A total of 27 Turkish journalists have died of COVID-19, the Geneva based non-profit Press Emblem Campaign (PEC) said in a press statement released on Monday, according to the Stockholm Center for Freedom.
The pandemic has claimed the lives of more than 1,500 journalists in 77 countries around the world, according to the statement.
“More than six journalists on average died per day as a result of Covid-19 in May, a sad record,” said PEC General Secretary Blaise Lempen. Of those, at least 95 — three deaths per day — have lost their lives in India, where the pandemic has peaked in infections, and 26 in Brazil, which has seen almost one death per day.
“Unfortunately, in developing countries, progress in immunization is insufficient for the pandemic to slow. Journalists remain a particularly exposed profession, on the front line, in the fight against the coronavirus,” he added.
According to the list, Turkish journalists who succumbed to COVID-19 include: Andan Genç, Semir Yazıcı, Burhan Kazmalı, Cüneyt Circi, Metin Türkyılmaz, Seçkin Türesay, Tanju Cılızoğlu, Zozo Toledo, Omar Khashram, Hikmet Bakan, Yılmaz Tarancı, Akif Çelik, Cengiz Koncuk, Ahmet Kekeç, Hacı Bozkurt, Ferhat Koç, Hasan Can, Süleyman Usta, İbrahim Toru, İlhan Erk, Tevfik Fazlı Doğan, Yakup Kocabaş, Süleyman Şah Gökcan and Hıdır Keleş.
Turkey is one of the world’s biggest jailers of professional journalists and ranked 153rd among 180 countries in terms of press freedom, according to Reporters Without Borders (RSF).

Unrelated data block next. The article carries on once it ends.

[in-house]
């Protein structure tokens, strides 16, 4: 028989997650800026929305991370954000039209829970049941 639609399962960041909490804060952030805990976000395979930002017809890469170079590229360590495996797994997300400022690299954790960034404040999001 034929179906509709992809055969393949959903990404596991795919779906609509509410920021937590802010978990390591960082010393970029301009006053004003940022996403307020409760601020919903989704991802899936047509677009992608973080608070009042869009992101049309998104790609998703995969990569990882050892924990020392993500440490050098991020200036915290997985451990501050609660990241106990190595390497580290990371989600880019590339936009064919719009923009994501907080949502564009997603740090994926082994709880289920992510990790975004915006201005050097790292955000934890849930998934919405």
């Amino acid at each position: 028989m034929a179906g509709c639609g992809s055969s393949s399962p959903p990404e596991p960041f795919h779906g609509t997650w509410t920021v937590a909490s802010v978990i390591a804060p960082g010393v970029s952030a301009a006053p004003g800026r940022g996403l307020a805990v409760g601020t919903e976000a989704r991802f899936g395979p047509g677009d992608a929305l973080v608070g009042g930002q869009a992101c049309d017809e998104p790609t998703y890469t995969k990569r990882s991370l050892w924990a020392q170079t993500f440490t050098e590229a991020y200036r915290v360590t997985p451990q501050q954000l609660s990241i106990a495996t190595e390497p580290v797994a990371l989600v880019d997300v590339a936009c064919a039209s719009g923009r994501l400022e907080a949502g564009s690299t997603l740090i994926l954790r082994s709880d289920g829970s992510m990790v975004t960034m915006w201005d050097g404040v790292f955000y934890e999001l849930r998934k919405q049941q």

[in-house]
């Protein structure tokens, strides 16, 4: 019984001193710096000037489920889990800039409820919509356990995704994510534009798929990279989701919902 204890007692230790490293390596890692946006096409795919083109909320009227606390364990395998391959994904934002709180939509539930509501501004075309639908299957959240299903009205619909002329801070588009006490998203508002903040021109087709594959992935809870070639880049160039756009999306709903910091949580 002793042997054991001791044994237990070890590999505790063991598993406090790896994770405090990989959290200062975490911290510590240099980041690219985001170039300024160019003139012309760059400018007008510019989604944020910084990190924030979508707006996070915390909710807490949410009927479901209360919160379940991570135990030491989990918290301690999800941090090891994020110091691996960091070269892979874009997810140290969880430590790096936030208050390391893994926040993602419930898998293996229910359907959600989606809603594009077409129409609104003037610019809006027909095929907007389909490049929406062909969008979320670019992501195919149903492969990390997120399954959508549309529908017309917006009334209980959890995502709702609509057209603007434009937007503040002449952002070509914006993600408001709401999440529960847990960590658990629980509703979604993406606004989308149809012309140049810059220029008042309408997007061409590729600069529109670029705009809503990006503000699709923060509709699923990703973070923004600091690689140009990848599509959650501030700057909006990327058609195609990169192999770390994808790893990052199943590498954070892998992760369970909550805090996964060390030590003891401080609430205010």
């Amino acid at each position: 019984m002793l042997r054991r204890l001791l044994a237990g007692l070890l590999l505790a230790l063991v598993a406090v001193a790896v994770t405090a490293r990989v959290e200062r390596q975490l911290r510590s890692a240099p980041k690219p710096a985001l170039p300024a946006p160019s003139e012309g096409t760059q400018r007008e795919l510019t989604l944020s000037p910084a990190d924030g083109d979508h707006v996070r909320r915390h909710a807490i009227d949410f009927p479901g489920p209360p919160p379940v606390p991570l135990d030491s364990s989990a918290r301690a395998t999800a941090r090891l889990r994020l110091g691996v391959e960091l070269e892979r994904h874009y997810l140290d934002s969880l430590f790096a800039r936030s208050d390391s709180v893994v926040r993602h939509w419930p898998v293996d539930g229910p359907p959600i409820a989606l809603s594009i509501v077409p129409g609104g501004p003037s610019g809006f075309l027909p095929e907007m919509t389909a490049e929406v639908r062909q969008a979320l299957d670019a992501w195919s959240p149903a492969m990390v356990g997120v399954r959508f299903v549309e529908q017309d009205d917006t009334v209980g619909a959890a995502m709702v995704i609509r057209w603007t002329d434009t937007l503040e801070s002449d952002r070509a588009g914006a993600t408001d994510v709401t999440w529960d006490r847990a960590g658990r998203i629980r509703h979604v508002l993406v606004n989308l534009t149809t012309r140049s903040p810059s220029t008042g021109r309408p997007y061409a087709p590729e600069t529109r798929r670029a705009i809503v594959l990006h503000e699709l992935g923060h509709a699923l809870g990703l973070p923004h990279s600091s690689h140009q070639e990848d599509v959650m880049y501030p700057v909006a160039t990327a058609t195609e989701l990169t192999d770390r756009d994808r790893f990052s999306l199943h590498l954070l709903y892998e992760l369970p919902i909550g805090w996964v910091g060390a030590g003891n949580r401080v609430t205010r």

Jailed journalists are particularly at risk of contracting COVID-19 in the country’s notoriously overcrowded prisons. In March, renowned Turkish academic and columnist professor Sedat Laçiner was hospitalized due to COVID-19. In April Ali Ahmet Böken, 49, a veteran Turkish journalist and prominent broadcaster, contracted COVID-19.
The Turkish parliament passed an early parole law on April 14 aimed at reducing the inmate population of the country’s overcrowded prisons due to the coronavirus pandemic. Yet, the legislation excluded political prisoners, including opposition politicians, journalists, lawyers, academics and human rights defenders convicted under the country’s controversial counterterrorism laws. The law prompted calls from the UN, the EU and rights groups for the non-discriminatory reduction of prison populations.
According to the Stockholm Center for Freedom’s “Jailed and Wanted Journalists in Turkey” database, 172 journalists are behind bars in Turkey and 167 are wanted and either in exile or at large.